Tuesday, December 21, 2010

Listening Pleasure

I've written before about our bedtime routine, that it includes Bible listening.

My lil man is addicted to audio.

If I've listened to Adventures in Odyssey once, I've heard the Revolutionary War story about a million times.

So, when Hubby emails me today about a screamin' deal going on at Lamplighter, I knew we'd have so spend some cash on the boy.

If you have an audial learner, you'll want to check out Lamplighter's sale.  For those unfamiliar with Lamplighter, it's a publisher (and ministry) that re-prints classic classics.  Oldie and goodies of literature.

from their website:


The Lamplighter – 
In 1854, this book saw sales of 40,000 copies within a few weeks of publishing.  Within a year, sales had eclipsed 70,000.  The book received international acclaim and outsold the Scarlet Letter giving Nathaniel Hawthorne cause to utter his famous complaint to his publisher that “America is now wholly given over to a d***d mob of scribbling women.”  This book was a literary icon in its day.  Temple University uses this book as a literature textbook.  It was the third best selling book in the country at the close of the Civil War.  It is because of the literary and moral quality of this book and because of the powerful influence it has had in character-building that Lamplighter Ministries chose it as their flagship work.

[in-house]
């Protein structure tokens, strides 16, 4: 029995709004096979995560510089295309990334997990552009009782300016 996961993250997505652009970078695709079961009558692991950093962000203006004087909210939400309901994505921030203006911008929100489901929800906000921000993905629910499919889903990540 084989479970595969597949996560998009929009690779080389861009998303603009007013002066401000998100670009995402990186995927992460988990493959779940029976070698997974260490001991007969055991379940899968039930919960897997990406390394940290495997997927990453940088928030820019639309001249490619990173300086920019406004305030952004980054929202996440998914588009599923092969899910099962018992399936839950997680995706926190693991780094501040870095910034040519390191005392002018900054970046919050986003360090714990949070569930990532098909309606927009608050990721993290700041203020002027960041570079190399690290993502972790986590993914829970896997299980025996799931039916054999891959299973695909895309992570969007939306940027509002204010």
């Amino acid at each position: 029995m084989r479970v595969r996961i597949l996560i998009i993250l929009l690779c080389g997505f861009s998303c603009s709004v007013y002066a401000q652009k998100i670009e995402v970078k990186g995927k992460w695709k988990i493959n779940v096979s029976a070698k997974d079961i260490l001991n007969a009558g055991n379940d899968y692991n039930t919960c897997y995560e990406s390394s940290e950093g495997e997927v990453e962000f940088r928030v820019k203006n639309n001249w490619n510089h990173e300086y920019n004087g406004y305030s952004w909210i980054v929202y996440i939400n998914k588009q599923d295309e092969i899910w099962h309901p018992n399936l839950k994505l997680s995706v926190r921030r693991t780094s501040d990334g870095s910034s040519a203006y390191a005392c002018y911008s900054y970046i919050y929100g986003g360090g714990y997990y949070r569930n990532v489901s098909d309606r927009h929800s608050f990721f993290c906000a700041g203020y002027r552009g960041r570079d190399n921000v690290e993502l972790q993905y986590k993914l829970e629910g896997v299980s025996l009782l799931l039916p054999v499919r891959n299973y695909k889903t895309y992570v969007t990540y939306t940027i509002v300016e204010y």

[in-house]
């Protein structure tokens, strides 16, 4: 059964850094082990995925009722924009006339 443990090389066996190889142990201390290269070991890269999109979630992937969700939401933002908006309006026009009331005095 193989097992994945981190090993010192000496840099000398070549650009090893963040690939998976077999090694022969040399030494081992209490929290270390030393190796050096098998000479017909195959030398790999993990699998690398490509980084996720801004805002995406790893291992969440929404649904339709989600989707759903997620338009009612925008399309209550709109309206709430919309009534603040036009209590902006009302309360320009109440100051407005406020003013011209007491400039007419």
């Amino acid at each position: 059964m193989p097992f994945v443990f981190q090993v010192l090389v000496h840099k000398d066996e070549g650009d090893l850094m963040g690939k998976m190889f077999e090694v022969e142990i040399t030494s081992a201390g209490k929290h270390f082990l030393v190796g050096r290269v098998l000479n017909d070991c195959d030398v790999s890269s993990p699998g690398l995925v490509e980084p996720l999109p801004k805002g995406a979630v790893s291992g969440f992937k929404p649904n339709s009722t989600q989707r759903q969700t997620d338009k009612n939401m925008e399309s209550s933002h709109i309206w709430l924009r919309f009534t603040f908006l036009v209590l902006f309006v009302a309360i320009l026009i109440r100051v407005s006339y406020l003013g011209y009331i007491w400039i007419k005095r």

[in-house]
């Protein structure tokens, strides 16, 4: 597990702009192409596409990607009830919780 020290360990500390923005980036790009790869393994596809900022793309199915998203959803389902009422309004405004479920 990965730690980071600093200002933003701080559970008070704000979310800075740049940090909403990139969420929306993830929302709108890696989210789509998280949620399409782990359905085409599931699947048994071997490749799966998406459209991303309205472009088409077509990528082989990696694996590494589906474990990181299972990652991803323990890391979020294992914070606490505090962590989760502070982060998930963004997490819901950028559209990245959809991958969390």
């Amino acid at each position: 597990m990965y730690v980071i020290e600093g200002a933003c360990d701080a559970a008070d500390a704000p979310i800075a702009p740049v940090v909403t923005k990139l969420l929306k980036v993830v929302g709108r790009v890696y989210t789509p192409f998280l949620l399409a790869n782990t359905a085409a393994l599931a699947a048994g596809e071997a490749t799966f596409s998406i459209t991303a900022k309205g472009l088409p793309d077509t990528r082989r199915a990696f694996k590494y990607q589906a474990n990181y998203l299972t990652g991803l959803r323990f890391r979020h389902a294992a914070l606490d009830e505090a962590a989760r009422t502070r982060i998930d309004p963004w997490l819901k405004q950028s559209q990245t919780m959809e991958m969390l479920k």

A Peep Behind the Scenes –
Though not written in the same time period as the Scarlet Letter, A Peep Behind the Scenes sold more than two and a half million copies by the late 1800’s, outselling the Scarlet Letter and most best selling books of the 19th century.

I'm super excited about hearing new stories and I know Mr. Intensity will be, too.

BTW, Lamplighter's Theatre is produced by the same people who put together Adventures in Odyssey (they were laid off from Focus - read here for details).

1 comment:

Dan Julian said...

Hi Julie,

Hope you are all well!

Had not heard of Lamplighter before--interested to browse through their catalog.

Another resource (with many free audio classics read by volunteers) is Librivox. They collect readings of public domain works, and it's a good place to find and download a lot of classics.


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